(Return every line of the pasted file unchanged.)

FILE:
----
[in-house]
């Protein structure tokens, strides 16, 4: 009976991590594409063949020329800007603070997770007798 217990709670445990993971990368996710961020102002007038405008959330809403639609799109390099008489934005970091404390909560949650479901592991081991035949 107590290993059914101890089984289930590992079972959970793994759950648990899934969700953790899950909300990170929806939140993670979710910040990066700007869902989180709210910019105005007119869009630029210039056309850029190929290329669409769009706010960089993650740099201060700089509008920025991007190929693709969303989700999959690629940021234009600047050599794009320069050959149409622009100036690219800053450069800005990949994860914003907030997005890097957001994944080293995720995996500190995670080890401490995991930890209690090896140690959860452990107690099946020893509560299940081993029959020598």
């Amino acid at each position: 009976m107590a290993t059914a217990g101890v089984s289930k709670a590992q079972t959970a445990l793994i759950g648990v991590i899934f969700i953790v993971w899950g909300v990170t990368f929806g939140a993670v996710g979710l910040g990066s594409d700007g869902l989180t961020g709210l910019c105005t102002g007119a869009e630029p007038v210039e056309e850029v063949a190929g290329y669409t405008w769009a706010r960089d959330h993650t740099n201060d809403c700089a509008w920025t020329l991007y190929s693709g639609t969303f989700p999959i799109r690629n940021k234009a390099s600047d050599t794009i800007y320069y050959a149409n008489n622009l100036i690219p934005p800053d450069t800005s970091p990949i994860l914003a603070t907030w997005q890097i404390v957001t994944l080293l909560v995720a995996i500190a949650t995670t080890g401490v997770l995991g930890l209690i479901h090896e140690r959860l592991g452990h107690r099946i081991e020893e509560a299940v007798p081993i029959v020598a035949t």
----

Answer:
[in-house]
């Protein structure tokens, strides 16, 4: 009976991590594409063949020329800007603070997770007798 217990709670445990993971990368996710961020102002007038405008959330809403639609799109390099008489934005970091404390909560949650479901592991081991035949 107590290993059914101890089984289930590992079972959970793994759950648990899934969700953790899950909300990170929806939140993670979710910040990066700007869902989180709210910019105005007119869009630029210039056309850029190929290329669409769009706010960089993650740099201060700089509008920025991007190929693709969303989700999959690629940021234009600047050599794009320069050959149409622009100036690219800053450069800005990949994860914003907030997005890097957001994944080293995720995996500190995670080890401490995991930890209690090896140690959860452990107690099946020893509560299940081993029959020598």
């Amino acid at each position: 009976m107590a290993t059914a217990g101890v089984s289930k709670a590992q079972t959970a445990l793994i759950g648990v991590i899934f969700i953790v993971w899950g909300v990170t990368f929806g939140a993670v996710g979710l910040g990066s594409d700007g869902l989180t961020g709210l910019c105005t102002g007119a869009e630029p007038v210039e056309e850029v063949a190929g290329y669409t405008w769009a706010r960089d959330h993650t740099n201060d809403c700089a509008w920025t020329l991007y190929s693709g639609t969303f989700p999959i799109r690629n940021k234009a390099s600047d050599t794009i800007y320069y050959a149409n008489n622009l100036i690219p934005p800053d450069t800005s970091p990949i994860l914003a603070t907030w997005q890097i404390v957001t994944l080293l909560v995720a995996i500190a949650t995670t080890g401490v997770l995991g930890l209690i479901h090896e140690r959860l592991g452990h107690r099946i081991e020893e509560a299940v007798p081993i029959v020598a035949t």